14 Overall Treatment of COPD 1st Step is to establish a diagnosisSpirometry in patients with Sx or RFCXR to exclude other conditions2nd Step is to Classify the stage of diseaseUsed to guide therapyFor example, Stage II requires smoking cessation, an ABG, pharmacotx and consultation with a pulmonologist3rd Step is to educate your patientsThis is the key componentMain goals of treatment are to improve quality of life and decrease mortalityOnly 2 interventions decrease mortality: smoking cessation and long term O2 supplementation
15 Overall Treatment Cont’d 4th Step is to begin PharmacotherapyInhaled BronchodilatorsImprove symptoms and decrease airflow limitationAlbuterol 2 puffs Q6hrs/PRNIpratropiumUsually first line therapyStart with 2 puffs QID and may increase to 6 puffs TIDCommon problemsInadequate education regarding meds and techniqueSuboptimal dosingInadequate monitoring of response to treatmentThe use of long acting beta agonists (Salmeterol and Formoterol) in COPD is still in evolution.
16 Overall Treatment Cont’d Inhaled SteroidsDo not affect the decline in FEV1, thus the severityIn mod-severe disease these meds showed a significant decrease in the frequency of symptoms and exacerbationsTheophyllineGOLD report recommends against its use due to availability of other drugs, high Sfx profile and drug interactions.Does work for some patientsKeep levels between 8-12 mcg/mlMonitor regularlyBe aware of drug interactions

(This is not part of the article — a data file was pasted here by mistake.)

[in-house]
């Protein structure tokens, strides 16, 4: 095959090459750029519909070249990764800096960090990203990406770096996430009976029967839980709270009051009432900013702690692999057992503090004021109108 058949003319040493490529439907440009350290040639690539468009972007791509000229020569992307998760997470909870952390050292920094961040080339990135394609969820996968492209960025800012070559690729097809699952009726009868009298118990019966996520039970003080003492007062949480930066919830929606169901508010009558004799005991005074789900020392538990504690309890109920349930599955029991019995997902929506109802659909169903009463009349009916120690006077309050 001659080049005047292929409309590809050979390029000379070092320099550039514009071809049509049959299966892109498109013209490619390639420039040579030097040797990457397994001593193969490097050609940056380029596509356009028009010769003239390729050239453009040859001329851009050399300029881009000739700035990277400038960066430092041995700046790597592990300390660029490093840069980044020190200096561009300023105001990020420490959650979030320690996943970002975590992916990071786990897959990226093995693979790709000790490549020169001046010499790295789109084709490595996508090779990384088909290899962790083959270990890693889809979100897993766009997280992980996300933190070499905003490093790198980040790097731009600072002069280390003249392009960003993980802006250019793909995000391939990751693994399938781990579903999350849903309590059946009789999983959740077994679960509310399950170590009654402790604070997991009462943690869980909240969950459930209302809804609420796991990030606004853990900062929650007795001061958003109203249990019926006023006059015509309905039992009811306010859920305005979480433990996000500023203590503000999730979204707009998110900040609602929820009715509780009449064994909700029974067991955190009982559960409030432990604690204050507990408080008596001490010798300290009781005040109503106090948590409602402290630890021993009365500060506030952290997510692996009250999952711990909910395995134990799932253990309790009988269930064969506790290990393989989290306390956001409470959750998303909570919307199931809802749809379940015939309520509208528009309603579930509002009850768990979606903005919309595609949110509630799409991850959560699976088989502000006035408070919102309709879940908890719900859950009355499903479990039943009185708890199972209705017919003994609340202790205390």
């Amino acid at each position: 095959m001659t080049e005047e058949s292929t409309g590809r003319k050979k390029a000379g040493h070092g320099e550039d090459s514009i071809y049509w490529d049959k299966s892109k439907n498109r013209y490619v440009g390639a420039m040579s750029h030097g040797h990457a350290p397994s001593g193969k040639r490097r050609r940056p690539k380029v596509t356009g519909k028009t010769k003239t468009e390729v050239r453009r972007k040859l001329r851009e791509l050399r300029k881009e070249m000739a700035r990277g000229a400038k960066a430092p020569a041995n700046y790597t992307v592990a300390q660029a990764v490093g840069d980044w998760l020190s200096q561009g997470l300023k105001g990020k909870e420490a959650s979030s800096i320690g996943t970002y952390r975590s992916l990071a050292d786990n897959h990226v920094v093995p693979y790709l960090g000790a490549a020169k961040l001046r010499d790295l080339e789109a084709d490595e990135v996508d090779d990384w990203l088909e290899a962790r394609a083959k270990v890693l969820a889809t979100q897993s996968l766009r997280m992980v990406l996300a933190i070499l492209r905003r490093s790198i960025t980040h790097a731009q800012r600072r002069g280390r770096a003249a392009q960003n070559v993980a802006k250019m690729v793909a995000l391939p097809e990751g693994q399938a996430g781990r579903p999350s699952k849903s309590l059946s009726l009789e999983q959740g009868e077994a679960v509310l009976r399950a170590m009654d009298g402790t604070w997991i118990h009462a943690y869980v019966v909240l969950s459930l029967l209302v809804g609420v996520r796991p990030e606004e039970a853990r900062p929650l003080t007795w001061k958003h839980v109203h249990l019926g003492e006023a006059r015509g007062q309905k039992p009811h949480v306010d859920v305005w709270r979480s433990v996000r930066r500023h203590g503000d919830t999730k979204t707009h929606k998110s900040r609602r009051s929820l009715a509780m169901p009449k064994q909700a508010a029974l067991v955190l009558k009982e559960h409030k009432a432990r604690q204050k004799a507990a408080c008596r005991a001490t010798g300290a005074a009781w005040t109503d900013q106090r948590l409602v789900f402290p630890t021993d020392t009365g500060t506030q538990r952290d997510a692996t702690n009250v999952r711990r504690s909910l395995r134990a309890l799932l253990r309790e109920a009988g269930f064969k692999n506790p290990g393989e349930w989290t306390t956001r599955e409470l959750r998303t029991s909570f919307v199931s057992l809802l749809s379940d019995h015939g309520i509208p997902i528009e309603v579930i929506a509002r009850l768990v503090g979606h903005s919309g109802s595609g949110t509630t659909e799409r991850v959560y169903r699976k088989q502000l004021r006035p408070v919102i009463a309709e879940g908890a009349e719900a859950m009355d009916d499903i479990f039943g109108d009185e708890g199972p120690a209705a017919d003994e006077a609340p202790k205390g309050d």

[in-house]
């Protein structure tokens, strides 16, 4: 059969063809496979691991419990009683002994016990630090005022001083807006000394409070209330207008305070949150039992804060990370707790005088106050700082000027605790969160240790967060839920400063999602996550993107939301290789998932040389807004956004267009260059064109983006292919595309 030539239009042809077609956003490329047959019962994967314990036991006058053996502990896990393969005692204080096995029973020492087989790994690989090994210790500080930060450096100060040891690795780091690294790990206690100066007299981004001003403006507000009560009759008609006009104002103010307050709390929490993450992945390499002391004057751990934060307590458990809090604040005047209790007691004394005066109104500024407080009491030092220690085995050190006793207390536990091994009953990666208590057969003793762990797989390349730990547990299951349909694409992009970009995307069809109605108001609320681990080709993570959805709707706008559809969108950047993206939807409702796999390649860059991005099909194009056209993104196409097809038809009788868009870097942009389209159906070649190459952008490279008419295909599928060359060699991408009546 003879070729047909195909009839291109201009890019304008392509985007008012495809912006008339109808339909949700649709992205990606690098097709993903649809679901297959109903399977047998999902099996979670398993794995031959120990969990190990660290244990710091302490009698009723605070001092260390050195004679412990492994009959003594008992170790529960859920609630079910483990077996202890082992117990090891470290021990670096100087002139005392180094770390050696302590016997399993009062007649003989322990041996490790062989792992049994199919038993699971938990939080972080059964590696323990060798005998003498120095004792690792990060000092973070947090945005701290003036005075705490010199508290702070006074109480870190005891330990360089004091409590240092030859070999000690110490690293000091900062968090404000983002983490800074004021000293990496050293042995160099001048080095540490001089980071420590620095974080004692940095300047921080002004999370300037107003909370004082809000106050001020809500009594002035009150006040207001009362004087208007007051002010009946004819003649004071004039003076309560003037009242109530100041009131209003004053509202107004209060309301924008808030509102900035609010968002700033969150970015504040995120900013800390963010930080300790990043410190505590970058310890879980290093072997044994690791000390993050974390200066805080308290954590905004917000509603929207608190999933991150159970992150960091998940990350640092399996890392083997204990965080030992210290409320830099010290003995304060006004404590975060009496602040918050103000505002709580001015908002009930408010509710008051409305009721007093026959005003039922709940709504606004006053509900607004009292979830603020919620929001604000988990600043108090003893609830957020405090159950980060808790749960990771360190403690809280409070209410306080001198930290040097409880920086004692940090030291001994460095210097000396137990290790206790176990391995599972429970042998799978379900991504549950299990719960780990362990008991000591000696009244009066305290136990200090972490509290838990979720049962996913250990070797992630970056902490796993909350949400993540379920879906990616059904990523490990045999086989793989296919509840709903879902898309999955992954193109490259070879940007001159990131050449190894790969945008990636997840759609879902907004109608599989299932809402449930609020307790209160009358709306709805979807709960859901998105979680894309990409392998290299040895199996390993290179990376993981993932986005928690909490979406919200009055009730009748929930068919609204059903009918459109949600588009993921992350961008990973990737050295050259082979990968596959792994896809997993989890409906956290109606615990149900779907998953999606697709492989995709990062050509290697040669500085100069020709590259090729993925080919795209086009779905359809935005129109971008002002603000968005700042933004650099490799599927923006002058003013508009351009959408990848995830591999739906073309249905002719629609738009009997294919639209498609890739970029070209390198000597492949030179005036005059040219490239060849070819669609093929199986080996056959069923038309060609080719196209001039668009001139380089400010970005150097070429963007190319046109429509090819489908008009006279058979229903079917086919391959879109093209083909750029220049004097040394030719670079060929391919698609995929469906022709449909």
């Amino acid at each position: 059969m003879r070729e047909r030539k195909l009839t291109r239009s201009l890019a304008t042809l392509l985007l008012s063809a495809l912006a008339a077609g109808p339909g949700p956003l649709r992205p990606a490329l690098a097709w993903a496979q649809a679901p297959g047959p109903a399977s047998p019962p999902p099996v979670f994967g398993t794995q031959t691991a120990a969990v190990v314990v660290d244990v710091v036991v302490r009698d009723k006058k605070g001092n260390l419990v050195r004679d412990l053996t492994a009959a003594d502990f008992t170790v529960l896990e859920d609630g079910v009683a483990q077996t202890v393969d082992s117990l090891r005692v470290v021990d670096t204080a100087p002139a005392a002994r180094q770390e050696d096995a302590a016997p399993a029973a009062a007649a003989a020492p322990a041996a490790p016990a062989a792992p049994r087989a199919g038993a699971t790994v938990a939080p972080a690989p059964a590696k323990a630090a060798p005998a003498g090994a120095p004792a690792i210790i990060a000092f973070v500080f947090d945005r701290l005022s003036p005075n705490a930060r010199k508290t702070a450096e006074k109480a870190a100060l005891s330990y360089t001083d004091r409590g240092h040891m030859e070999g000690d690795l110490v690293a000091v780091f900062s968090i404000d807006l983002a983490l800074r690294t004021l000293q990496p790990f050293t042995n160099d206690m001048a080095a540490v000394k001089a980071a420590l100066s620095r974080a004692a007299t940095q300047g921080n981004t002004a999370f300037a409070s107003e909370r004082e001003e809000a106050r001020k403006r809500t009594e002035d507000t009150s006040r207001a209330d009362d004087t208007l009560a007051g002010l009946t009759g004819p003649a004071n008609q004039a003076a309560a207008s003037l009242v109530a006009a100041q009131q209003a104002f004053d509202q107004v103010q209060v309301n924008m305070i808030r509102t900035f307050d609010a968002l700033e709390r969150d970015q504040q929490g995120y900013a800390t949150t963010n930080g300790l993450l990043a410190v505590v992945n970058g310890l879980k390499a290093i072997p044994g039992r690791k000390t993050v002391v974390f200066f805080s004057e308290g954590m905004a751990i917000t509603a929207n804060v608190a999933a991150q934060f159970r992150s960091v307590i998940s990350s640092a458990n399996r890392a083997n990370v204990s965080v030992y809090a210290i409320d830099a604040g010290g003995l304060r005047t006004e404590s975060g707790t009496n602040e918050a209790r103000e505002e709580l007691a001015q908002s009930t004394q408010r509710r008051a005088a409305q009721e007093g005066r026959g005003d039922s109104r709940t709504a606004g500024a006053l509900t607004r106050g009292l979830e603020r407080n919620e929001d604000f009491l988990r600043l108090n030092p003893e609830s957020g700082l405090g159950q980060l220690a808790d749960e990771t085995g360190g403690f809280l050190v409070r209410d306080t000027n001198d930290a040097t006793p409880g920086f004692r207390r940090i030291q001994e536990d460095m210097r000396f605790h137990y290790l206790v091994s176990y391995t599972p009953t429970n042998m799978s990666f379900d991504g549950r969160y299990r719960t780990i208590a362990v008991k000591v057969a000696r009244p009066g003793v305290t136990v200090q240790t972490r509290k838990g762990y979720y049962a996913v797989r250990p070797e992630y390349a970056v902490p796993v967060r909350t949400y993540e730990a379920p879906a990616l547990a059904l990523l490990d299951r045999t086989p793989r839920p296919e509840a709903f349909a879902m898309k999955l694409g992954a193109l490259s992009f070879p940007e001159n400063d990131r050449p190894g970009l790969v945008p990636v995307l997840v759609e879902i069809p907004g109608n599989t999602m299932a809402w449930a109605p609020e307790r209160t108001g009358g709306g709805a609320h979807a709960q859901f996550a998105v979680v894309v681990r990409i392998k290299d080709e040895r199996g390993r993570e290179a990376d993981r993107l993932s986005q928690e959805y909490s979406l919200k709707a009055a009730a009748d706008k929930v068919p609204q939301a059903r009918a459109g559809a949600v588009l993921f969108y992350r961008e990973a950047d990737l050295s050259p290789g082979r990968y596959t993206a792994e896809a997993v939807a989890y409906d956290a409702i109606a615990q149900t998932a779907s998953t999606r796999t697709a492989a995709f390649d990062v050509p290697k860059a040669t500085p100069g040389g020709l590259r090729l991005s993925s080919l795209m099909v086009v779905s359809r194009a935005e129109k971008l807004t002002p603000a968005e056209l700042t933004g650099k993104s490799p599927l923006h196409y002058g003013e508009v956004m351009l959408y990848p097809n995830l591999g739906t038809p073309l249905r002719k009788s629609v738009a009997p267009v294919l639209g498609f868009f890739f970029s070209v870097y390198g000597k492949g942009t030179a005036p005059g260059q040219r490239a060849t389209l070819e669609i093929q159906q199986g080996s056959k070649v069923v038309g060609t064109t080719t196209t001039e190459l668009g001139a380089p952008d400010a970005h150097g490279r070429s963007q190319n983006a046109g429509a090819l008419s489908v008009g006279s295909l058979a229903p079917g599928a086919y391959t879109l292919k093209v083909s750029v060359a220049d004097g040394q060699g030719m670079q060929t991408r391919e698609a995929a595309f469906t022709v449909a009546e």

17 Overall Treatment Cont’d Oral SteroidsLong term use is not recommendedA beneficial response to a short course of an oral steroid does not predict benefit from the chronic use of oral steroids.Long term disease effects are unknown.Studies failed to show a difference in the # of exacerbations, symptoms or spirometry results when continuation vs withdrawal of prednisone was comparedIf considering long term oral steroids for a patient with severe disease, then use smallest dose possible. Usually done in conjunction with pulmonologist.
18 Overall Treatment Cont’d 5th step is to prevent and treat complicationsChronic HypoxiaConsequences include dyspnea, impaired cognition, ischemic CM, ploycythemia/ erythrocytosis with hyperviscosity syndromes, and pulmonary HTNSupplemental O2 can improve symptoms and prevent some of these complications. In fact, life expectancy increases.ABG evaluation at appropriate timesMediCare guidelinesPaO2 < 55mmHg; POx < 88% for any patientPaO mmHg; POx = 89% for those with chronic hypoxic complications as listed above
19 Overall Treatment Cont’d ImmunizationsAnnual influenza shotsPolyvalent pneumococcal vaccine at time of diagnosis and again in 5 years or at age 65, whichever comes later.Consultation with a specialistPulmonologistStage IIB and IIISurgeonWhen considering lung volume reduction surgery or transplantation